1826. Hilary Cambridge Term begins.
Some curious circumstances are connected with the name of this saint, who appears to have been a poor ignorant girl, born near Milan, where she worked in the fields for her living. Conceiving a desire to becume a nun, she sat up at night to learn to read and write, which, her biographer says, for want of an instructor, was a great fatigue to her. He proceeds to tell us, that she was relieved from labour of that kind in the following manner:—"One day, being in great anxiety about her learning, the mother of God, in a comfortable vision, bade her banish that anxiety, for it was enough if she knew three letters." So Veronica became a nun, seeking "the greatest drudgery," desiring "to live always on bread and water," and dying "at the hour which she had foretold, in the year 1497, and the fifty-second of her age. Her sanctity was confirmed by miracles." We gather this from Alban Butler, who subjoins, by way of note, thus:—
"The print of the holy face of our Saviour on a linen cloth is kept in St. Peter's church at Rome, with singular veneration.—Some private writers and churches have given the name of St. Veronica to the devout woman who is said to have presented this linen to our divine Redeemer, but without sufficient warrant."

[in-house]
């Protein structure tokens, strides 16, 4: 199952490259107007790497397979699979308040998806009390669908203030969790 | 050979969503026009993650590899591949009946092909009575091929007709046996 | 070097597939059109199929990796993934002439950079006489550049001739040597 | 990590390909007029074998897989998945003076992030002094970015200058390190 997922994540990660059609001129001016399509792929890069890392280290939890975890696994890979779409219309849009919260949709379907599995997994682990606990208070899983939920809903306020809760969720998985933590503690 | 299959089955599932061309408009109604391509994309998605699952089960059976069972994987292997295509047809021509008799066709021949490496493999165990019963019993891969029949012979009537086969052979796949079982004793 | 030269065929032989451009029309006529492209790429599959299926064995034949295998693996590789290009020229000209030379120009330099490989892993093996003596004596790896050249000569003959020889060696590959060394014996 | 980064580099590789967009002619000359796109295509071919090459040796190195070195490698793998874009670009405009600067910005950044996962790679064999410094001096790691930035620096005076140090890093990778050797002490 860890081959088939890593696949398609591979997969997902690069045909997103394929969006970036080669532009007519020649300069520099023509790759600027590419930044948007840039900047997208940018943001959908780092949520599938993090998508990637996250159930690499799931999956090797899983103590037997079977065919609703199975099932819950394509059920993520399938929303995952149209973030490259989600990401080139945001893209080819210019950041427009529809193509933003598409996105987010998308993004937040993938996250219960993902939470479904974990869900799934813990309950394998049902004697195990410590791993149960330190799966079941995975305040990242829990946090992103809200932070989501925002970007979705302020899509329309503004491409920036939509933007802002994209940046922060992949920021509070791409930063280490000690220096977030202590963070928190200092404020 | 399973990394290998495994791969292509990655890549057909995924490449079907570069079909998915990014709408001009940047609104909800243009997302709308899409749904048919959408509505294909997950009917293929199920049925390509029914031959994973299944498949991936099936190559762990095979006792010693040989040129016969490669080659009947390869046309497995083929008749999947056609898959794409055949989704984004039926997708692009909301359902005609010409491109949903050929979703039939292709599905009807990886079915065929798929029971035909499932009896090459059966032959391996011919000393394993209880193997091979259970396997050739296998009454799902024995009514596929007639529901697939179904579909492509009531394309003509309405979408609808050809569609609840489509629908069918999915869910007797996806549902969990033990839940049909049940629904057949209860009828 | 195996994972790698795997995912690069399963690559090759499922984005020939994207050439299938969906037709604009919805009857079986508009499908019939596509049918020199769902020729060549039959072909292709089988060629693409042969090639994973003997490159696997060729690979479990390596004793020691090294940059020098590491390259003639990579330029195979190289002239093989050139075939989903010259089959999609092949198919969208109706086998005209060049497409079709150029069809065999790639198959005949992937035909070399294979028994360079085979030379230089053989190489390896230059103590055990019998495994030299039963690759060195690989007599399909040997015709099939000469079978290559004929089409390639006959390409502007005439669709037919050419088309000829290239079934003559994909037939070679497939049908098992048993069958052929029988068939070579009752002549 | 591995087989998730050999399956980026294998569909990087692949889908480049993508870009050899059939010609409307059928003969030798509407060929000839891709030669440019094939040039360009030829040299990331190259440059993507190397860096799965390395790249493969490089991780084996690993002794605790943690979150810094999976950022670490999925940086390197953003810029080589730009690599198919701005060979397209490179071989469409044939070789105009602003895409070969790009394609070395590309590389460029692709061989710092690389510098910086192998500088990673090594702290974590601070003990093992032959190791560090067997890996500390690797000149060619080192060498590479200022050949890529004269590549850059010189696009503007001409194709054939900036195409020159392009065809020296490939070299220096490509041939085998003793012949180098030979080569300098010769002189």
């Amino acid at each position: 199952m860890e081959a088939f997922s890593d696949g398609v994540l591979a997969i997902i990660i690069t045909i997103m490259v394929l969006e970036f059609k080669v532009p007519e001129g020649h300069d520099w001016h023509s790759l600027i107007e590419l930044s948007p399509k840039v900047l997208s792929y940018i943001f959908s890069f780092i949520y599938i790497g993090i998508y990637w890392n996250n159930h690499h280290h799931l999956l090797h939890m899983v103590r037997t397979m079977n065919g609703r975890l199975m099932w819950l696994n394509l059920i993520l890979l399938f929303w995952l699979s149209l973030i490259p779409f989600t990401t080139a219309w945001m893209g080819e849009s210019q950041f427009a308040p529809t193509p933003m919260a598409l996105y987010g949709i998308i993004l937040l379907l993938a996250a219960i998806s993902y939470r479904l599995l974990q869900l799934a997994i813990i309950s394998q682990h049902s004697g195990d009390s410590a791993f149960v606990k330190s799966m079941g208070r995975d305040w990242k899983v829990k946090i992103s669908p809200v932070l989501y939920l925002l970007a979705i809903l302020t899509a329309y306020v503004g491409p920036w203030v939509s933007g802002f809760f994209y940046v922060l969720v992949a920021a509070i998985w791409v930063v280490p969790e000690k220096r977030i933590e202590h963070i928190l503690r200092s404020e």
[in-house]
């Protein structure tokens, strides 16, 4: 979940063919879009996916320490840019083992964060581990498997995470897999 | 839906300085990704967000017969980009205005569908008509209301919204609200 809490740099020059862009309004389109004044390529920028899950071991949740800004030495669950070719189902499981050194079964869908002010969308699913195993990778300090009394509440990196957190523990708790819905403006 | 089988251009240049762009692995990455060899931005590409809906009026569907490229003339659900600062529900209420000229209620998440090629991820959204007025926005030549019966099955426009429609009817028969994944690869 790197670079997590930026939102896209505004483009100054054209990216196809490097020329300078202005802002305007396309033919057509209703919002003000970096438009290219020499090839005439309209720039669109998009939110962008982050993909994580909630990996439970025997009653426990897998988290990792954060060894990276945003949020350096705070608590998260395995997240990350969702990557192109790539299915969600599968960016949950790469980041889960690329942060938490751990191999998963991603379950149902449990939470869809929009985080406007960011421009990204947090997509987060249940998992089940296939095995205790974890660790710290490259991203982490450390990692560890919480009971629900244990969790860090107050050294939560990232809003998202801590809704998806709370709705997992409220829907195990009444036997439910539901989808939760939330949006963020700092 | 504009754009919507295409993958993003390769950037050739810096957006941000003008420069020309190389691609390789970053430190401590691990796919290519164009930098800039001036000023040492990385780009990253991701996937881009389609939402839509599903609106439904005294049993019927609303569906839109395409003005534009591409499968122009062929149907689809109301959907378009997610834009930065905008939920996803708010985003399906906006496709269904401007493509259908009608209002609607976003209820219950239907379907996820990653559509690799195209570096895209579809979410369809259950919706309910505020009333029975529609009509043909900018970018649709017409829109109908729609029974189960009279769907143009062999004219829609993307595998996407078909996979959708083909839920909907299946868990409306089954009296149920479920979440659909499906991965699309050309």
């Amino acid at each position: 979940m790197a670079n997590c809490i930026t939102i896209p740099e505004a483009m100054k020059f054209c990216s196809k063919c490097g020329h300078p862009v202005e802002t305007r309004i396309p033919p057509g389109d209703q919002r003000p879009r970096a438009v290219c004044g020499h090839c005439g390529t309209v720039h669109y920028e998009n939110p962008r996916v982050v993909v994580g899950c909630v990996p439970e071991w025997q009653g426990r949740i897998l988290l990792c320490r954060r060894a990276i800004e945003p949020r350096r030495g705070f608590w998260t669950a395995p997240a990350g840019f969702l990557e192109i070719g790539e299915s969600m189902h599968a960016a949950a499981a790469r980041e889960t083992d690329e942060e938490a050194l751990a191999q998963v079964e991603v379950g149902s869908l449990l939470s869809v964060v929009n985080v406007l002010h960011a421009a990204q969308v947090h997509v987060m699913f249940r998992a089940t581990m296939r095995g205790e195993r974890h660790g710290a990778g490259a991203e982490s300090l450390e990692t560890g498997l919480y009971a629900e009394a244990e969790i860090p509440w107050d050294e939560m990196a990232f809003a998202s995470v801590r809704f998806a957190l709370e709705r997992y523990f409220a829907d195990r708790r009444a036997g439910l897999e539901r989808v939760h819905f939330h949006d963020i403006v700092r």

Before saying any thing concerning the earlier St. Veronica, or "this linen" whereon Romish writers allege Christ impressed his own portrait by wiping his face with it, mention may be made of another portrait of him which Romish writers affirm he miraculously executed in the same manner, and sent to Abgarus, king of Edessa, in the way hereafter related. They have further been so careful as to publish a print of this pretended portrait, with representations around illustrating the history they tell of it. An engraving from it immediately follows. The Latin inscription beneath their print is placed beneath the present engraving.
Effigies Christi Domini.
Ex ipsomet Divino Exemplari AD ABGARUM missa Genuœ in Ecclesia Sti. Bartolomœi
Clericorum Reg. Sti. Pauli Summa Veneratione asservato
No circumstance is more remarkable than the existence of this pretended resemblance, as an object of veneration in the Romish church. Being one of the greatest curiosities in its numerous cabinets of relics, it has a place in this work, which, while it records manners and customs, endeavours to point out their origin, and the means by which they have been continued. Nor let it be imagined that these representations have not influenced our own country; there is evidence to the contrary already, and more can be adduced if need require, which will incontestably prove that many of our present popular customs are derived from such sources.
Mean Temperature . . . 35 . 27.